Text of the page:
12
November
2020
|
03:07
Europe/Amsterdam

Student entrepreneur savours journey towards fighting food waste

Food insecurity was an issue that NUS Business School Year 3 student Katrina Lee witnessed firsthand when she volunteered with community service clubs to distribute food rations to low-income households in Singapore. During such sessions, Katrina noticed recipients did not want commonly donated items such as canned soup and instant noodles – staples which most of them already owned.

While working part-time in the F&B industry, Katrina also observed how restauranteurs threw away perfectly edible food by the bulk at the end of the day – it being more convenient to dispose than to resell or donate them. She also saw how water insecurity and water pollution directly affected the local community when she worked at an international consulting agency, The Water Agency in Myanmar, during a summer internship.

These experiences inspired her to co-found tech social enterprise Savour! to tackle food waste and food insecurity in Singapore – a topic that has grown in salience with the advent of COVID-19. Officially launched in August 2020, the one-stop business-to-business (B2B) e-commerce marketplace website and app platform seeks to connect companies such as retailers and importers to other companies and non-profit organisations to procure regular, expiring, blemished and surplus food at corporate discounts, as well as in-kind sponsorships for their operations, programmes and events.

What a journey to Savour!

The journey to the company’s launch was not an easy one. Katrina first came up with the idea a year earlier, when she was a member of student group Enactus NUS (now called NUS Social Impact Catalyst), pitching it to other members in the student group to join her core team. To gain customers, she started out by cold-calling potential customers and merchants. A breakthrough came when she and her team won The OCBC Green Pitch 2019 for Savour!. This helped to secure funding to develop the platform, acquire customers and manage operations.

Katrina shared, “In my first month, I sent out 100 emails to potential merchants and received only one reply. Most were small-to-medium sized enterprises that had not heard about sustainability. The challenge was to convince them of the benefits of reducing food waste through the platform such as recouping costs, clearing inventory and positive publicity. I used various channels to reach out to them and even physically visited stores. I then iterated and tried different ways of pitching to them to see what worked best.”

Katrina’s persistence has paid off. To date, Savour! counts about 140 merchants and B2B customers on its platform, including brands and non-profit organisations such as Gong Cha, Grain, Beyond Social Services, Salvation Army, as well as student groups such as NUS Students’ Community Service Club and NUS Students’ Business Club. Her team has also since grown to 10 with other NUS students, Jessie Chia (NUS Engineering) and Zatalyn Ho (NUS Science) joining the startup to work on marketing and business development. The platform has even expanded its offerings to include corporate gifts, office supplies and event rental services.

Katrina credits the rigour of a NUS Business education for equipping her in her startup journey. She said, “The courses that I took, confidence gained from the active class participation, and high expectations of presentation skills and content set by my professors trained me to deliver compelling pitch decks confidently to engage my stakeholders and encourage buy-in. These have also served me well in my role as Savour!’s CEO – overseeing marketing, business development and finance within the company.”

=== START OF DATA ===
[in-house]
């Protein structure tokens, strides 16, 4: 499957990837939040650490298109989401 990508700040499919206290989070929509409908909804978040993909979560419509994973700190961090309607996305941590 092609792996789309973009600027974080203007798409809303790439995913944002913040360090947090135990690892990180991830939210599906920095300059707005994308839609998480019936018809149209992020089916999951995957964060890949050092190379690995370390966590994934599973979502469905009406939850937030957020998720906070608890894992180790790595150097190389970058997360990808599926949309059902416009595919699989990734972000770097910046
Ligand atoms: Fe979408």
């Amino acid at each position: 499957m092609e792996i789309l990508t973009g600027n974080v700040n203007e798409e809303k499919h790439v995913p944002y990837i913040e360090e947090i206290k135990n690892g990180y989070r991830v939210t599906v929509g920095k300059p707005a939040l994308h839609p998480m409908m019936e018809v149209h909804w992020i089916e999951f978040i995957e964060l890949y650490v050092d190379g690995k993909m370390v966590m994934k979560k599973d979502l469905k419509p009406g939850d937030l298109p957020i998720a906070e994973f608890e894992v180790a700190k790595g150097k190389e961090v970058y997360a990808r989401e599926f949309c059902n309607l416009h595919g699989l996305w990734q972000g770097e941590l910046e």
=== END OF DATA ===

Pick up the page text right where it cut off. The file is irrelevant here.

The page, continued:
Helping aspiring entrepreneurs

Katrina has been busy juggling her studies and Savour! but this does not deter her from focusing on her twin passions of fostering entrepreneurship and giving back. The indefatigable student took time out to co-found NUS Angel Ventures in June – a student group that connects NUS alumni who are angel investors and mentors with startups by NUS students and graduates. The inspiration to do so came after meeting many student entrepreneurs at NUS Entrepreneurship Startathon (a NUS Design-Your-Own-Module entrepreneurship module). 

She revealed, “I got to know many student startup founders there who had ideas with traction and potential and just needed the funding to execute them. I was fortunate enough to secure funding for Savour!, but there are many students who face challenges with this. I want to help, and I see this as my way of giving back to the NUS community both in the short and long term.”

Katrina, who caught the startup bug during her polytechnic days running a business as part of an entrepreneurship project, was certain then that she wanted to found a startup that is not only financial sustainable but one that also makes a positive community impact.

When prodded for advice for aspiring entrepreneurs, Katrina said, “If you have an idea. Just do it. You don’t have to have a complete idea or team to start digging into the issues and working through possible solutions. Don’t be afraid of rejections and embarrassing yourself. If you put yourself out there and take the initiative to speak with your customers as well as mentors, people are more than happy to take time out to give you advice and link you up with the relevant connections and resources. Entrepreneurship is not a smooth sailing journey, but I can say it is a meaningful and fulfilling one.”